For early Christian’s, virtue was about more than just acting ethically, it was about who we are in fellowship with at the deepest level of the self. For example, in his Homilies On the Lord’s Prayer, Gregory of Nyssa warns us that when we say “Our Father” in the Lord’s Prayer, we are addressing that which is the rule of our life, whether good or evil.[18] For Gregory everyone is made in the image of God in the sense that each person has an innermost chamber (adyton) to their being that is impenetrable to evil and vile thoughts:[19] like a diamond that can never be destroyed no matter how much it is made dirty and unrecognizable. Drawing on the Garden of Eden story, and the symbol of the serpent, he compares the scales of the serpent to the many “passion-provoking incidents”[20] which, in a metaphorical sense, increasingly speckles, scale by scale, the innermost chamber of our heart until the adyton becomes so spoiled that it is almost unrecognizable. At this point, it is said by Gregory, that we are in “society with beasts.” Beasts, used in this sense, is referring to the various manifestations of vice or sin, which when let loose on the soul inevitably wreaks havoc, on ourselves, and our local community. As in Dante’s Inferno when the leopard of deceit, the lion of violence, and the she-wolf of lust, leave Dante in the wasteland of a spiritual hell, the symbolic serpent becomes “our father,” which is to say, the rule and cause of our thoughts and actions.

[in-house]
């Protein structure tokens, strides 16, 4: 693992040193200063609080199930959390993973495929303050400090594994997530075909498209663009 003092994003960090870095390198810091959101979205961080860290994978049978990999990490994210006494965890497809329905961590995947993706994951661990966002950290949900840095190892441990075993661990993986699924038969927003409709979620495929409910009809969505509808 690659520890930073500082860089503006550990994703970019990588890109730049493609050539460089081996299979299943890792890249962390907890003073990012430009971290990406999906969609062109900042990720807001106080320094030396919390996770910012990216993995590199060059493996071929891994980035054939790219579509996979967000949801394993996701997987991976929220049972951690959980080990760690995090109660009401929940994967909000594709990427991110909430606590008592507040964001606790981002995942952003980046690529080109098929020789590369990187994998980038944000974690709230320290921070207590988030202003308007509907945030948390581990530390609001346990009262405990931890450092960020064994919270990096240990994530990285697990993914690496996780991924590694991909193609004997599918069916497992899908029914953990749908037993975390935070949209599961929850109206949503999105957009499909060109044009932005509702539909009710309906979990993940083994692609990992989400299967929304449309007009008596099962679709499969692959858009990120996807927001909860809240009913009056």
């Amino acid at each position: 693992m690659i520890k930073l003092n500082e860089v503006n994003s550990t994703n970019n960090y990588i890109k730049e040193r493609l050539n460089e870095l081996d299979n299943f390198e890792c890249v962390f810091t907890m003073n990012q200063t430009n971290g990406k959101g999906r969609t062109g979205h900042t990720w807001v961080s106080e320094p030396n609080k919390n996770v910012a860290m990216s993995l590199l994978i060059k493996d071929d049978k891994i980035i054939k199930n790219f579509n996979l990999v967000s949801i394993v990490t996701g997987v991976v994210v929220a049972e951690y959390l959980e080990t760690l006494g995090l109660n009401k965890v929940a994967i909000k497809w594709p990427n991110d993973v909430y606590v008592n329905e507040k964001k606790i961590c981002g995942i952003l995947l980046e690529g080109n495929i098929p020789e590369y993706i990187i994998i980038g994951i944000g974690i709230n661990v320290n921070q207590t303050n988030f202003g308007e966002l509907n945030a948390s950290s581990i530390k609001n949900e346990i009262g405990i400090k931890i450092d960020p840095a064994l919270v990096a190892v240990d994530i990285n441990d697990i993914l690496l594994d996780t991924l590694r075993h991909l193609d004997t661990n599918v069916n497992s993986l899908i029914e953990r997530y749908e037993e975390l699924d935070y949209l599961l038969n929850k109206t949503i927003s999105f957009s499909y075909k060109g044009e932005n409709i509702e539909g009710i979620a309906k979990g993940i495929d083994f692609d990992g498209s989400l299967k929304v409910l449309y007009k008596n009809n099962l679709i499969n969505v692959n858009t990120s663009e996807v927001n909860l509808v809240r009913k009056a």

The converse of being in “society with beasts” is fellowship with the whole company of heaven, expressed so wonderfully in the ancient Latin hymn, Te Deum Laudamus, that Anglicans pray daily in their Morning Prayers. Or in a literary sense in the Divine Comedy when Dante travels through the nine spheres of Hell in the Inferno, climbs the mountain of purgatory in Purgatoria, and reaches the nine spheres of heaven in Paradiso. In Paradiso the heavenly choir is beautifully described by Beatrice as spheres revolving around the still point of “His brightest shining heaven” emanating the perfect light of love and truth in greater and lesser degrees of perfection as all the orders of heaven gaze upward to the order above, and downward to the order below, so that all are united in praise of the Primal Love. It is a contemplative gazing upward (in a spiritual sense) that helps unite our hearts and minds to the order above. As the order above gazes down on us and brings us in closer communion with the eternal order, so the way we lovingly and mercifully steward the natural world can help draw all of reality into fellowship with the eternal order. The heavenly choir of Dante, Thomas Aquinas, and Pseudo-Dionysius the Areopagite, is treated more thoroughly by Joel Reinhardt in his essay “Michaelmas and Time” in this same volume.[21]